Albert Castiglia, Masterpiece, Rock and Blues Muse

By Mike O’Cull

Albert Castiglia is the best blues guitar player in South Florida and, perhaps, anywhere. “Best” is a subjective term in music but there’s no doubt that the former Junior Wells sideman packs all the goods needed to contend for that crown. His latest in a long string of solo albums, Masterpiece, will see daylight May 24th, 2019 on Gulf Coast Records, was co-produced by Mike Zito, and could very well elevate Castiglia to the upper echelon of the global blues community. He’s a fine player, singer, and songwriter who has forged his own unique brand of rock-influenced blues filled with power and soul.

Masterpiece was inspired in part by Castiglia connecting with a daughter he never knew existed and that experience undoubtedly contributed to the emotional content of these sessions. The record also deals with the political and social atmospheres of the modern world and the disappointment and alienation currently felt by so many. Doing this shows Albert’s bravery as an artist who isn’t afraid to speak his own truth or take his own position. Castiglia touches on both the personal and the universal with this record, which is a sign of creative brilliance and it will affect all who listen. “This album is an observation of life through the eyes of a father, grandfather, husband and citizen of the world,” he says, “My newly-found family brought out a perspective I never thought I’d have.”

The record starts off with the tough “Bring On The Rain,” a song about triumphing over the difficulties of life and not giving in to the sorrow and pain we all encounter. It’s a serious, meaningful track that sets the tone for much of Masterpiece. The mid-tempo groove is hard and solid but the song has an edge-of-chaos vibe that will make anyone within earshot understand that Castiglia means every bit of what he’s saying and playing. “I Tried To Tell You” is a gritty Zeppelin-ish blues about a no-good man spoken to the person who didn’t take the offered warnings and got burned. It’s an “ I told you so” song that anybody can relate to and features Castiglia heating things up on guitar and vocals quite well. His playing sounds so live and off-the-cuff that it’s hard to believe this isn’t a live album. Castiglia’s guitar sounds like it’s in the room with you and it absolutely kills.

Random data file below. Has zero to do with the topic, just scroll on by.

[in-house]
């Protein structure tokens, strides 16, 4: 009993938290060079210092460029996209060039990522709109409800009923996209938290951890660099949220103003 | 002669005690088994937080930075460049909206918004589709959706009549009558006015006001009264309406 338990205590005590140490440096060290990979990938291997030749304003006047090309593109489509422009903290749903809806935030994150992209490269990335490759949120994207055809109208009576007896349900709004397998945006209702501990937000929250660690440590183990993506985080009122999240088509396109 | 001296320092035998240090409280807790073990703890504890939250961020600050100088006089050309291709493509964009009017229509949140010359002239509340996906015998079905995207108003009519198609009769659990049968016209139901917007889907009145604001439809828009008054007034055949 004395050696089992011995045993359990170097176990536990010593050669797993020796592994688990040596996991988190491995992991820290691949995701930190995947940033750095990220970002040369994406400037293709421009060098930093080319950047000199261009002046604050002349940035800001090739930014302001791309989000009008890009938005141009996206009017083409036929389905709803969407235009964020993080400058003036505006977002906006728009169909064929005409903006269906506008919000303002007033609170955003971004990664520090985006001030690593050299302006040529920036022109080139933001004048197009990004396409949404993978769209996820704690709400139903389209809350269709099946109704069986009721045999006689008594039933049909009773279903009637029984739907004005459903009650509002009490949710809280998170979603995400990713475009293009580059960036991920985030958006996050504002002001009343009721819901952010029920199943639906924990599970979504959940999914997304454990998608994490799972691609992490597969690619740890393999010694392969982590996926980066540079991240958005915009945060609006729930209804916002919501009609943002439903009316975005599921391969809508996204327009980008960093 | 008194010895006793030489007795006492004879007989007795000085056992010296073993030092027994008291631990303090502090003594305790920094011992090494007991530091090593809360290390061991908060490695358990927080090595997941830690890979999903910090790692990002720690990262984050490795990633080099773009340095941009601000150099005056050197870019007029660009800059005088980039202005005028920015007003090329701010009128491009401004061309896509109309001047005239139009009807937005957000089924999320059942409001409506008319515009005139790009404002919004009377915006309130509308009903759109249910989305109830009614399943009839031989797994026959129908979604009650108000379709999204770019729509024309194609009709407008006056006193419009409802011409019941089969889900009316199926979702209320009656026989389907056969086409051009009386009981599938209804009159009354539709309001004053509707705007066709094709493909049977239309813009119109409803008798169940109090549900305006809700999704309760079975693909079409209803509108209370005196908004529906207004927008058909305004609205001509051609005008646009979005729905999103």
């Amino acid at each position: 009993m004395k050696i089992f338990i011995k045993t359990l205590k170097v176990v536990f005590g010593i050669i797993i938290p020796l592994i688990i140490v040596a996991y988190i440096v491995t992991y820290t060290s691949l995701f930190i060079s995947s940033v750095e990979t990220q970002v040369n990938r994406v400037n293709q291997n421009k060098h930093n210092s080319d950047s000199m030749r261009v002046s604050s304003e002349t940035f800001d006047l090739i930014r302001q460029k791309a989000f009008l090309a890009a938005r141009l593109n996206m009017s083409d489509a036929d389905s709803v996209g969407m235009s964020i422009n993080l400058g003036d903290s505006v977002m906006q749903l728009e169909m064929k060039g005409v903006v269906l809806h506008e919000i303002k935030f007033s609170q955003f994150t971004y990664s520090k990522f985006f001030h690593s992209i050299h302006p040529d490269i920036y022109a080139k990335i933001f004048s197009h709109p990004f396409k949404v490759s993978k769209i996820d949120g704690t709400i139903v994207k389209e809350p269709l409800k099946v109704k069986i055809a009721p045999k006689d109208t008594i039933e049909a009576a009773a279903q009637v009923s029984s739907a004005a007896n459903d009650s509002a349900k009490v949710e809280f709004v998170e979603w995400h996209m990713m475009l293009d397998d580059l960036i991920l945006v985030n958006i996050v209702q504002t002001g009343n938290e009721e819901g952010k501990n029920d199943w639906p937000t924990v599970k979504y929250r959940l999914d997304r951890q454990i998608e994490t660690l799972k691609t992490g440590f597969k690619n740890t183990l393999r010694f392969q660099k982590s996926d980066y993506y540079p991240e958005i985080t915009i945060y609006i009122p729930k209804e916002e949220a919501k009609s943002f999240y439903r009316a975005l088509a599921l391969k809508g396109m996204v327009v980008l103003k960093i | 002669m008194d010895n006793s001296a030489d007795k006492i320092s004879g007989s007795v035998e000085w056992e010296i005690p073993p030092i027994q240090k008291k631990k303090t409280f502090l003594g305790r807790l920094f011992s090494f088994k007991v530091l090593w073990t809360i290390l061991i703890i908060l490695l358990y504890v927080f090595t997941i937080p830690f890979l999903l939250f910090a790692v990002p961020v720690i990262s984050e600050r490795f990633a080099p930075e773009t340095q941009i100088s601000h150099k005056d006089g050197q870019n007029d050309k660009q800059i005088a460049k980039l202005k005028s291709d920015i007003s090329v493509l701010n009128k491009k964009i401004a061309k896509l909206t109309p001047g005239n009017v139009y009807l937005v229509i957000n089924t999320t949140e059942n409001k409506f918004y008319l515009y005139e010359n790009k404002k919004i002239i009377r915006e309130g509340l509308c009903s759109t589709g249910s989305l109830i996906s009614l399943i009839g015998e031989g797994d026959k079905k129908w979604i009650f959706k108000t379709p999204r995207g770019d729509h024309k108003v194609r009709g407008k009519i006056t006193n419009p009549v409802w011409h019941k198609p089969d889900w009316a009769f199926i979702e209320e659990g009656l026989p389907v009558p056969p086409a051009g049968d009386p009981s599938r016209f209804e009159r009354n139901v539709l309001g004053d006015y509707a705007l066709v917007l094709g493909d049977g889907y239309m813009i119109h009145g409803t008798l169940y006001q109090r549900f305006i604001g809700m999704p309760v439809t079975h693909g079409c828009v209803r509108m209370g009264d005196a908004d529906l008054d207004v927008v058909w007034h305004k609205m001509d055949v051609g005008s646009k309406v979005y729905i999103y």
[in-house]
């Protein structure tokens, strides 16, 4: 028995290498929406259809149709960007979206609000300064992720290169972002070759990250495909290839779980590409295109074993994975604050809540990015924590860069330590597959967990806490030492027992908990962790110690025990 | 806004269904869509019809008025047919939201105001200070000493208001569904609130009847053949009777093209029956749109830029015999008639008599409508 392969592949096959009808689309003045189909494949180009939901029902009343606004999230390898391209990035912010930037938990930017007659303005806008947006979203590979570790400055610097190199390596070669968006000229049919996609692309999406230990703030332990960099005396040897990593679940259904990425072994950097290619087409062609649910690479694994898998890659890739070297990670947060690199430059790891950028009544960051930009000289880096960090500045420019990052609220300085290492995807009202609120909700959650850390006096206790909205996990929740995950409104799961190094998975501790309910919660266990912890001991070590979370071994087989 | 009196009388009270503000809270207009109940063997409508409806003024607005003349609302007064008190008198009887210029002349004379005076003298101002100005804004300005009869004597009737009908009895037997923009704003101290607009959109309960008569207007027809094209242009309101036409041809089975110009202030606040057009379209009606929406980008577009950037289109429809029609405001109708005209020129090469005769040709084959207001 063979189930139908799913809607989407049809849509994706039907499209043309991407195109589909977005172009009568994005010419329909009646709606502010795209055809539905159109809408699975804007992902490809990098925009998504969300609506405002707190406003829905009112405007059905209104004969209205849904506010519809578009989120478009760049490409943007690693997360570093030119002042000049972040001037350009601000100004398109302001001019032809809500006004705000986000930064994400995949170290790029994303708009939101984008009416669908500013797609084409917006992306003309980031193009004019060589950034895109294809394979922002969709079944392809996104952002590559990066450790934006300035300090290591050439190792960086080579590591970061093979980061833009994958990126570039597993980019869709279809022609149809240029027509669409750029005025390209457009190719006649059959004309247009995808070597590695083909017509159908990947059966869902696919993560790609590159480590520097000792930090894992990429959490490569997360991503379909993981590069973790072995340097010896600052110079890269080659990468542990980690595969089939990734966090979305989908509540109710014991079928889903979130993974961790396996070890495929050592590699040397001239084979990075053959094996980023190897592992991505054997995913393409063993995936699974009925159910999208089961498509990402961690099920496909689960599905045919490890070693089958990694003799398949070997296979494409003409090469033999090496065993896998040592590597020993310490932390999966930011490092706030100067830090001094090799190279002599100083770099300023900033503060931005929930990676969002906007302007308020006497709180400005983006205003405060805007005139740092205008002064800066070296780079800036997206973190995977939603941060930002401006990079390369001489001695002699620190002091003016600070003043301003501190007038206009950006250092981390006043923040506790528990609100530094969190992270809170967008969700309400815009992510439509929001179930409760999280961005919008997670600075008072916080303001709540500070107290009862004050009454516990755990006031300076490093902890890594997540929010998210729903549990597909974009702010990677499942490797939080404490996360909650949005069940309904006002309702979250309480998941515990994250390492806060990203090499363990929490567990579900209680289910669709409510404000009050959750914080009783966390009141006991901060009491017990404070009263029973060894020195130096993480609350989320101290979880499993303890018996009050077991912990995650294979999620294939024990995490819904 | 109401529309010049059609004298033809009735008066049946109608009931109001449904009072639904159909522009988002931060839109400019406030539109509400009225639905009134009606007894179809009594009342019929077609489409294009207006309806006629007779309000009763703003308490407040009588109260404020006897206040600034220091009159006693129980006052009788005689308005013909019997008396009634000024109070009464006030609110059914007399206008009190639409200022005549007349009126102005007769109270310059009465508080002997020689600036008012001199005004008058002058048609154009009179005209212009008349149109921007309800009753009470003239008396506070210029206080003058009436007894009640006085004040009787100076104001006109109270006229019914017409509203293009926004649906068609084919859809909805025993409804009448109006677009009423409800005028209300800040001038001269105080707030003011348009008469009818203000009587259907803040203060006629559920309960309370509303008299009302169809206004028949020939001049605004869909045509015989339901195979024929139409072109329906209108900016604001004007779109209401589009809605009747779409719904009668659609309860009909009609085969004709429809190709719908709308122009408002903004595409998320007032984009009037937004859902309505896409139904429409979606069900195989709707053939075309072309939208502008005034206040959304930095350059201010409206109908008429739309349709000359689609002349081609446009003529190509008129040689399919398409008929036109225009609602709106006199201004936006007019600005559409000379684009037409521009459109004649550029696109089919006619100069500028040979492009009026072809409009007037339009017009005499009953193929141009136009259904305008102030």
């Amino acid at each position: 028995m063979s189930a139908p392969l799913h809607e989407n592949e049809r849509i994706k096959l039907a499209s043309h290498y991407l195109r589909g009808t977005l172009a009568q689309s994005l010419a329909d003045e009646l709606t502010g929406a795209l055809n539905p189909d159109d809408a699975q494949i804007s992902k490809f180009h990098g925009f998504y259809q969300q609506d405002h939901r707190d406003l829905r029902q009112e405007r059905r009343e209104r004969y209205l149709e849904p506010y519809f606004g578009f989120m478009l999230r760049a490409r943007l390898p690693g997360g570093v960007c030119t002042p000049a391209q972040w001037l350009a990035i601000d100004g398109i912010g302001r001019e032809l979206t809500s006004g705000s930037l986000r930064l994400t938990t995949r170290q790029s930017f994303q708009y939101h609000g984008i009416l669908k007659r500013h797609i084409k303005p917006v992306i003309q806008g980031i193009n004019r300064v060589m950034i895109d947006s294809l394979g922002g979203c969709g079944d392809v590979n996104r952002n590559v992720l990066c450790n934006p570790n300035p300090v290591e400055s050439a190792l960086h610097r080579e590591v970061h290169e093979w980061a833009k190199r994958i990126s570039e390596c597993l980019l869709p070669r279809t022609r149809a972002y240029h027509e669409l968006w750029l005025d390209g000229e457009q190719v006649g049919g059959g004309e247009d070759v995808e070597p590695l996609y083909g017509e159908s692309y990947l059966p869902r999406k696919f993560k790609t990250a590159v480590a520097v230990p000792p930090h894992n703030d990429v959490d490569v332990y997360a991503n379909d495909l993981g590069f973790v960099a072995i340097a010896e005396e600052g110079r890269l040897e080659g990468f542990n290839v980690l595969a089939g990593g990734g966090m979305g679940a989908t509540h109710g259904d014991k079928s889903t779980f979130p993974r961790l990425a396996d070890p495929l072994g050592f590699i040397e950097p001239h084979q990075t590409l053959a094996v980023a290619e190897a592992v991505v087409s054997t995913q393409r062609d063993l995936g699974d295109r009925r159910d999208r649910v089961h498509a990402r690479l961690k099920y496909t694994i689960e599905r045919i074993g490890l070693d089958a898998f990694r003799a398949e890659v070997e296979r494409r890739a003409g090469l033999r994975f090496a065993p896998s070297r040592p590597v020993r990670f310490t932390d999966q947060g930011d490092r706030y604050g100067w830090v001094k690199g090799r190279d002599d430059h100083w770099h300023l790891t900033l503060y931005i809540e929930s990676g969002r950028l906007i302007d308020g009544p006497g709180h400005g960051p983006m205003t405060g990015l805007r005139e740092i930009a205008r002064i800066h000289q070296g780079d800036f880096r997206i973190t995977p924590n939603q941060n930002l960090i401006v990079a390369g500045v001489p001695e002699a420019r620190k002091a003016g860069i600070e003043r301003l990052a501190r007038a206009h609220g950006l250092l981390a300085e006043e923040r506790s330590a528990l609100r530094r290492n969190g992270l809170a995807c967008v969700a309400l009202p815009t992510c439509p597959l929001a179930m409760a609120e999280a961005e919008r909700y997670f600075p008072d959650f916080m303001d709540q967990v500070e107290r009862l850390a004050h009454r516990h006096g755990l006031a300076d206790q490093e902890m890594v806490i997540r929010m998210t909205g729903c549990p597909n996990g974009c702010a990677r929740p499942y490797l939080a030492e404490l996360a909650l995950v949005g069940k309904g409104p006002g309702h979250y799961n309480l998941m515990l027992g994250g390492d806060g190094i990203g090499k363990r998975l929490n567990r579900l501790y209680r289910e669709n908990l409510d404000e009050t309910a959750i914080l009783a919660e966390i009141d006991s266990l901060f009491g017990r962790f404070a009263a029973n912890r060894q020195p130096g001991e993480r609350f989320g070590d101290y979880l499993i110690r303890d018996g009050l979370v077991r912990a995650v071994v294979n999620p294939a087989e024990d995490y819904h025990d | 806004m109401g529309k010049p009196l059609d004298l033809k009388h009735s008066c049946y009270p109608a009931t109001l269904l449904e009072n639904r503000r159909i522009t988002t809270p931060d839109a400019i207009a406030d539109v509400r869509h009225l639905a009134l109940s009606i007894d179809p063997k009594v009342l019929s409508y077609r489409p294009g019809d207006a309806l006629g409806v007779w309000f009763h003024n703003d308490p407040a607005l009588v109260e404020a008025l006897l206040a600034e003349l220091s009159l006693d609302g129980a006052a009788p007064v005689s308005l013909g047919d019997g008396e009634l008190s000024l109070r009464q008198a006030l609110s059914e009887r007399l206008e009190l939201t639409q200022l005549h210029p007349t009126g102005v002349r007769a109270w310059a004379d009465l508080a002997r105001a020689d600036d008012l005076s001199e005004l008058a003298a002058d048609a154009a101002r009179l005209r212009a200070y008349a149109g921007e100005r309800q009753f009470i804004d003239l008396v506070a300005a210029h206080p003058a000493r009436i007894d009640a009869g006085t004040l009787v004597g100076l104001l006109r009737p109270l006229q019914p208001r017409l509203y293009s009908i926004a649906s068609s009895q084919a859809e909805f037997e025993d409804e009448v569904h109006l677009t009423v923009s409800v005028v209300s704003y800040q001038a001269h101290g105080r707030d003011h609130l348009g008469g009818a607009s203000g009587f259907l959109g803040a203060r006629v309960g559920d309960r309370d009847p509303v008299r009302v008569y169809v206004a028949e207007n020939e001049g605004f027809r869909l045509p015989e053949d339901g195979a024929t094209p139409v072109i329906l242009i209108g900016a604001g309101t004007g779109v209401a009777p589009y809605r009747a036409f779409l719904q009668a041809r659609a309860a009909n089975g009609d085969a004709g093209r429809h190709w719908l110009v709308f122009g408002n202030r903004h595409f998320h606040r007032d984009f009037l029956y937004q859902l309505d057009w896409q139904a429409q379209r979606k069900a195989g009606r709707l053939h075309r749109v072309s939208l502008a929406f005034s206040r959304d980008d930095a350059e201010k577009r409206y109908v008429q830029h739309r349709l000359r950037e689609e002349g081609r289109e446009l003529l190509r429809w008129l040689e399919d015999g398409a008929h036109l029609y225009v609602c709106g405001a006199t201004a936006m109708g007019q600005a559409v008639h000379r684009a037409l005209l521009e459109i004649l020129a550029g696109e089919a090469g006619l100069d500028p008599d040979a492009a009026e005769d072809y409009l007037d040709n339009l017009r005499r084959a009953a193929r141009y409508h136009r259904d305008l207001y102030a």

“Heavy” is moody, minor-key song that feels like an existential rumination on the present state of America, a place where “the days ain’t getting hard, they’re just getting heavy.” Castiglia pulls no punches here, saying “Fear and hate are spreading like the flu./I’m a stranger in my homeland and there’s nothing I can do.” His playing is more reserved on this one, leaning more on a well-developed sense of phrasing than on the horsepower of the previous tracks.

The title song, “Masterpiece,” is a full-on gear shift into a Dylan-esque folk/rock sound that features emotive lyrics that seem to be about his new-found daughter and supports them with a gentle groove and some lovely slide playing. Castiglia is as good a lyricist as he is a guitarist and his songs will stick with you before his guitar licks will. One of the best and bravest songs on Masterpiece is “Thoughts And Prayers,” which confronts those who “keep our ammo beside our Bibles.” Again, Castiglia speaks his peace with authority and makes the song a lament as well as an admonishment. He also turns in some of his most intense guitar playing on the album here, violently slashing at his instrument in an effort to release the beast modern times have put into his soul.

Masterpiece ends with the practically lo-fi guitar and drum slow jam “I Wanna Go Home,” a track that could almost pass for a live recording from Chicago’s original Maxwell Street scene. It’s brash, dirty, and loud and keeps the record completely real right to the finish line. Albert Castiglia is so much more than just another hot guitar player and it’s high time the world at large acknowledges him for it. He’s an outstanding songwriter who has crafted an original sound without leaving the blues/rock idiom or watering down his ideas. Not many musicians can say the same or lay it down like Castiglia does on these songs. Buy this record at once!

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